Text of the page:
If there is not enough media to extend to the playhead, Premiere Pro extends the clip to the end of the available media.
- In a Timeline panel, position the pointer over the In or Out point of the clip you want to change until the Ripple-in icon or the Ripple-out icon appears, and drag left or right. Subsequent clips in the track shift in time to compensate for the edit, but their durations remain unchanged. Alt-drag (Windows) or Option-drag (Mac OS) to affect only the video or audio portion of a linked clip.
Timeline panel during (above) and after (below) a ripple edit
When using the Selection tool, you can toggle from the Trim-in or Trim-out icon to a Ripple edit icon by pressing the Ctrl (Windows) or Command (Mac OS) key. Release Ctrl (Windows) or Command (Mac OS) to revert to the Selection tool.
Make slip and slide edits
Just as ripple and rolling edits allow you to adjust a cut between two clips, slip and slide edits are useful when you want to adjust two cuts in a sequence of three clips. When you use the Slip or Slide tool, the Program Monitor displays the four frames involved in the edit side by side, except when editing audio only.
Program Monitor and Timeline during a slide edit
Though Slip and Slide tools are typically employed on the center of three adjacent clips, each tool functions normally even if the clip is adjacent to a clip on one side and blank space on the other.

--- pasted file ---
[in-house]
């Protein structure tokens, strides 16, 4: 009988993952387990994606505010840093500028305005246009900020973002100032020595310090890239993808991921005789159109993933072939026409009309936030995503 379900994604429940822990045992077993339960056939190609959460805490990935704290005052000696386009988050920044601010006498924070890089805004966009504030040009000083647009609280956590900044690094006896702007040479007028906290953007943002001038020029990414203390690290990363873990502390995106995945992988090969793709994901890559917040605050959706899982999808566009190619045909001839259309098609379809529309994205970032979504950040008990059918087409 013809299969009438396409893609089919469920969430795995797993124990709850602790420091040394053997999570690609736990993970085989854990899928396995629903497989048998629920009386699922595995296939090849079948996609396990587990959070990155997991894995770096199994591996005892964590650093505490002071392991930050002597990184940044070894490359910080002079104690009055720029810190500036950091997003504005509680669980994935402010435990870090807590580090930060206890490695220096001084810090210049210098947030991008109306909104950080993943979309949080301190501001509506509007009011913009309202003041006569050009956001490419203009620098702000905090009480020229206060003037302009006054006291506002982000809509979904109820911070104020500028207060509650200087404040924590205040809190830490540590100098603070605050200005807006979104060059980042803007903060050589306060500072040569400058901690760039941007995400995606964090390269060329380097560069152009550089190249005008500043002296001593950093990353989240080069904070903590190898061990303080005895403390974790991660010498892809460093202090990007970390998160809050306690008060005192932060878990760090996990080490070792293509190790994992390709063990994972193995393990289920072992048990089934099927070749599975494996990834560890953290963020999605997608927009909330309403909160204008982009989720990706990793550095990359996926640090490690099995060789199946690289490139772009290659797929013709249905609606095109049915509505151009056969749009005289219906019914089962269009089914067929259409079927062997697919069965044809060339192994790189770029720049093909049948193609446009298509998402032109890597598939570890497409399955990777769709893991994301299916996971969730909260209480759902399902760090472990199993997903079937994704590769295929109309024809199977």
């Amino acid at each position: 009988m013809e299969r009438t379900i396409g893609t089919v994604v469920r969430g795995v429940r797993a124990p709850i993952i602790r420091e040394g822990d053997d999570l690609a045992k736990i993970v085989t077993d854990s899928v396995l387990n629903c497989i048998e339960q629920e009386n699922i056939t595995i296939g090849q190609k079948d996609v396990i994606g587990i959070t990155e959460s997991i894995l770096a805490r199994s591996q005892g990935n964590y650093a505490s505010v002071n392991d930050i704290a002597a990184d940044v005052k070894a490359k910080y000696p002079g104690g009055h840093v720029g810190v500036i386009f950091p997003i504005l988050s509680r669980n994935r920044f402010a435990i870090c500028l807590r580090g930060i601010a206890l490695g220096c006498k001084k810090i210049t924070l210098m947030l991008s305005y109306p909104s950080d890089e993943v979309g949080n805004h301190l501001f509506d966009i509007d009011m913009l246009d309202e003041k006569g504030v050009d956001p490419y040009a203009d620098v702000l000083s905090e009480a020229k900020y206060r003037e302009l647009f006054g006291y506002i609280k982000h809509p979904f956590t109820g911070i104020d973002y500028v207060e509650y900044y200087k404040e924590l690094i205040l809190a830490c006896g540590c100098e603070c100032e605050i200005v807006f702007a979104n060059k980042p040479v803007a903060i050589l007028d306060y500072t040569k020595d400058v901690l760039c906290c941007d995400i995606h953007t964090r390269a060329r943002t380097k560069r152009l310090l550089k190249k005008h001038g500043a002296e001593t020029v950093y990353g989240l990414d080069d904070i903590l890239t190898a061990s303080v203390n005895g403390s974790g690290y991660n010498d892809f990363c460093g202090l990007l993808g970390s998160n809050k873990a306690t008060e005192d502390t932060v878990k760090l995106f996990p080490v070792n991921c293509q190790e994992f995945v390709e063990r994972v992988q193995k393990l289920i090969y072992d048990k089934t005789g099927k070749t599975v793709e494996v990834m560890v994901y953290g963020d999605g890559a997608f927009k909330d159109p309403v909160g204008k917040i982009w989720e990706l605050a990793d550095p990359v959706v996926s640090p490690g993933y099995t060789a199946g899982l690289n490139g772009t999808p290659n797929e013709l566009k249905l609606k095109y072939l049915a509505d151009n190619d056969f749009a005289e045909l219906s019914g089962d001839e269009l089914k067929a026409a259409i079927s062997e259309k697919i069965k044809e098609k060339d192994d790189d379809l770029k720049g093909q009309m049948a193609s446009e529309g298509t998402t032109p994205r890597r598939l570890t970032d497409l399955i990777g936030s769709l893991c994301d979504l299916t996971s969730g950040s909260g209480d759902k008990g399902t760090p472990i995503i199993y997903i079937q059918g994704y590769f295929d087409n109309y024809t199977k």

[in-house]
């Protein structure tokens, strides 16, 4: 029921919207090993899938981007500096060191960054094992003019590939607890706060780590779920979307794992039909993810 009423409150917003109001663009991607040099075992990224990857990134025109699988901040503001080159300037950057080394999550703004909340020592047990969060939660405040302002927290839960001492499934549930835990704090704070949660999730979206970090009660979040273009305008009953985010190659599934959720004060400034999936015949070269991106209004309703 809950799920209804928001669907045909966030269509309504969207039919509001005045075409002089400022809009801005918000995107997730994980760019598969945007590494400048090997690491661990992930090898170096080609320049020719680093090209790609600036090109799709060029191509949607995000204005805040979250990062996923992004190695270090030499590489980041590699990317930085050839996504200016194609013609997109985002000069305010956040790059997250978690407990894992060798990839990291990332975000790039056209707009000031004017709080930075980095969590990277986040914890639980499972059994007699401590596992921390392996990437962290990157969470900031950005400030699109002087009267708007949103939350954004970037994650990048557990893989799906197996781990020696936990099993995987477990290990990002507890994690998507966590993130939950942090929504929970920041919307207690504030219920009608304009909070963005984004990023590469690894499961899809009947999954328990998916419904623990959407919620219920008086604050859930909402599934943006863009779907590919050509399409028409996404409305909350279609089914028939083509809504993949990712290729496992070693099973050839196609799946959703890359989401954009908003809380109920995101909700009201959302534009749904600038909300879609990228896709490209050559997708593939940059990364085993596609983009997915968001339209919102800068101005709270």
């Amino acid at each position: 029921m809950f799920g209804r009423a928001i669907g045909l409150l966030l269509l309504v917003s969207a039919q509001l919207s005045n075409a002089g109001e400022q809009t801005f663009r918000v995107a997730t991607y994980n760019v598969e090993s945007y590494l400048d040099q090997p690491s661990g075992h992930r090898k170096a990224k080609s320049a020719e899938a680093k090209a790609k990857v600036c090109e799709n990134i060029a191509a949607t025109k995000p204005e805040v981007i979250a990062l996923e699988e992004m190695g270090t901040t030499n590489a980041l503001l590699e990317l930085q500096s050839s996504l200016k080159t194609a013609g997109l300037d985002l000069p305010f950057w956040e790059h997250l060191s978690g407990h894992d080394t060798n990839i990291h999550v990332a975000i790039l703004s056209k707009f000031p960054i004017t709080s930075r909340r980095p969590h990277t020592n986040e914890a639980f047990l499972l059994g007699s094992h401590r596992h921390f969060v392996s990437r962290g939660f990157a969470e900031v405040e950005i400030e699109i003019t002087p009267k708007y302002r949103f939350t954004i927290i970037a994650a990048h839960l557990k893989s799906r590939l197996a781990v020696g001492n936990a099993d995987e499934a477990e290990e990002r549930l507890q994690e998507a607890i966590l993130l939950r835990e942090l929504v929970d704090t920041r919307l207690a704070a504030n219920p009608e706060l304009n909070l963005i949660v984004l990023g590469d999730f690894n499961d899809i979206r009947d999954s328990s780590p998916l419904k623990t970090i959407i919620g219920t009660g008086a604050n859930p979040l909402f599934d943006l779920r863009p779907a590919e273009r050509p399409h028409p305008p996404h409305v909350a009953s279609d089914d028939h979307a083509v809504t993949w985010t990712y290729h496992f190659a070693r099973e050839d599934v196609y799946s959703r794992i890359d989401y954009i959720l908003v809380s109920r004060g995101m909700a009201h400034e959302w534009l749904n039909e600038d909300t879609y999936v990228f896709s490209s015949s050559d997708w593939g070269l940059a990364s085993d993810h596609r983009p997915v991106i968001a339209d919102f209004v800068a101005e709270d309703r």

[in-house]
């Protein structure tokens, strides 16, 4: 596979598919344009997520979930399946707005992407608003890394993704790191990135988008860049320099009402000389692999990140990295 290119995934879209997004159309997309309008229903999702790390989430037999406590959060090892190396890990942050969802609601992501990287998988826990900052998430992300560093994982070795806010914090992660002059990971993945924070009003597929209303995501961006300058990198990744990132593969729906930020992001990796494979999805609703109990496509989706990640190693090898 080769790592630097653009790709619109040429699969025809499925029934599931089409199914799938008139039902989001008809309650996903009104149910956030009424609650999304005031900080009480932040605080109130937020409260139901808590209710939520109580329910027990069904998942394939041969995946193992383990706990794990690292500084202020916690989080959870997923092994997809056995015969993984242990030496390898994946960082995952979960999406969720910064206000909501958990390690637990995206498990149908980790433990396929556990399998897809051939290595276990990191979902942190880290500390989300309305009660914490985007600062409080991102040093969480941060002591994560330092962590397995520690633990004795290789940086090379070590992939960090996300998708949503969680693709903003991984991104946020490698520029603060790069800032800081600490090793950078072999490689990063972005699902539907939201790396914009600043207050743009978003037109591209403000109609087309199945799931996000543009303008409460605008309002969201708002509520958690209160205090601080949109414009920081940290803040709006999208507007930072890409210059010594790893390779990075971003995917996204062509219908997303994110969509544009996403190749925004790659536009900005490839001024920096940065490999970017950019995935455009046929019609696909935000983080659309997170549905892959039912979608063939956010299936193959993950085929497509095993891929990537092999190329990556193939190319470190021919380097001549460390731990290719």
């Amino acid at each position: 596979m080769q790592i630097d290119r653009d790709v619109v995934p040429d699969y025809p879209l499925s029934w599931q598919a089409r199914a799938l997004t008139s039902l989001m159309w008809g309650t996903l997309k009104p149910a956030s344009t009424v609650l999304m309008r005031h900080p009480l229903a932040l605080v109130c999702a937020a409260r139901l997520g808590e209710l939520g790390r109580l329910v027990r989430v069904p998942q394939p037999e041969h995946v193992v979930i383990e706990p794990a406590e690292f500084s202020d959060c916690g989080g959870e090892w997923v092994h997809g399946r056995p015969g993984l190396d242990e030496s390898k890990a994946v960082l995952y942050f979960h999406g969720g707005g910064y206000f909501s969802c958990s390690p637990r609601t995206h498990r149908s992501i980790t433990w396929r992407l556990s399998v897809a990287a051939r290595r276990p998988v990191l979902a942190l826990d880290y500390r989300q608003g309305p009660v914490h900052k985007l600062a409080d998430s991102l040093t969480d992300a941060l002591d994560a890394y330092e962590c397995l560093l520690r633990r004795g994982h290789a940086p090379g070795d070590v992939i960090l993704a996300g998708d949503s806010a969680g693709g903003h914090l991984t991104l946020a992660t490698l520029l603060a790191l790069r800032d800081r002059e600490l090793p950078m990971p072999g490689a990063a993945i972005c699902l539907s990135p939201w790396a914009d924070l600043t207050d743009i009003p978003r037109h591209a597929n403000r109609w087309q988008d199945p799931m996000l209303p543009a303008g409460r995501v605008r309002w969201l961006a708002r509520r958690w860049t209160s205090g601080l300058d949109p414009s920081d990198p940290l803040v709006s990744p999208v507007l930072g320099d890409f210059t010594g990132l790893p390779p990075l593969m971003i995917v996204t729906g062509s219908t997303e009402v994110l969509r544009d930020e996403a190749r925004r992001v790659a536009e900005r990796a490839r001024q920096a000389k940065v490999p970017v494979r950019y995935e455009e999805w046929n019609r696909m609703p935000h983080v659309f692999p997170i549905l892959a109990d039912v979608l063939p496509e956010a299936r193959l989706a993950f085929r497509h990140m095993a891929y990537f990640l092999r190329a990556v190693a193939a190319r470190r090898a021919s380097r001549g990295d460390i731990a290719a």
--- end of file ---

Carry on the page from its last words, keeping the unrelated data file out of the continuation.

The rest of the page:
A slip edit shifts a clip’s In and Out points forward or backward by the same number of frames in a single action. By dragging with the Slip tool, you can change a clip’s starting and ending frames without changing its duration or affecting adjacent clips.
In this slip edit, a clip is dragged left, moving its source In and Out points later in time.
You can use keyboard shortcuts to slip a clip in a Timeline. To slip a clip using keyboard shortcuts, select a clip (or multiple clips), and then do the following:
- To slip clip selection left five frames:
- Press Ctrl+Alt+Shift+Left (Windows).
- Press Option+Shift+Command+Left (Mac OS).
- To slip clip selection left one frame:
- Press Alt+Shift+Left (Windows).
- Press Option+Command+Left (Mac OS).
- To slip clip selection right five frames:
- Press Ctrl+Alt+Shift+Right (Windows).
- Press Option+Shift+Command+Right (Mac OS).
- To slip clip selection right one frame:
- Press Alt+Shift+Right (Windows).
- Press Option+Command+Right (Mac OS).
For more information about slipping clips with keyboard shortcuts, see this video by Todd Kopriva and video2brain.
When performing a slip edit with keyboard shortcuts, it is helpful to have the playhead placed on the clip you are slipping so that you can see the slip edit being performed. You can use this method to align a video action with an audio cue.
A slide edit shifts a clip in time while trimming adjacent clips to compensate for the move. As you drag a clip left or right with the Slide tool, the Out point of the preceding clip and the In point of the following clip are trimmed by the number of frames you move the clip. The clip’s In and Out points (and hence, its duration) remain unchanged.
In this slide edit, a clip is dragged left so that it starts earlier in the sequence, shortening the preceding clip and lengthening the following clip.
You can use keyboard shortcuts to slide a clip in a Timeline. To slide a clip using keyboard shortcuts, select a clip (or multiple clips), and then do the following: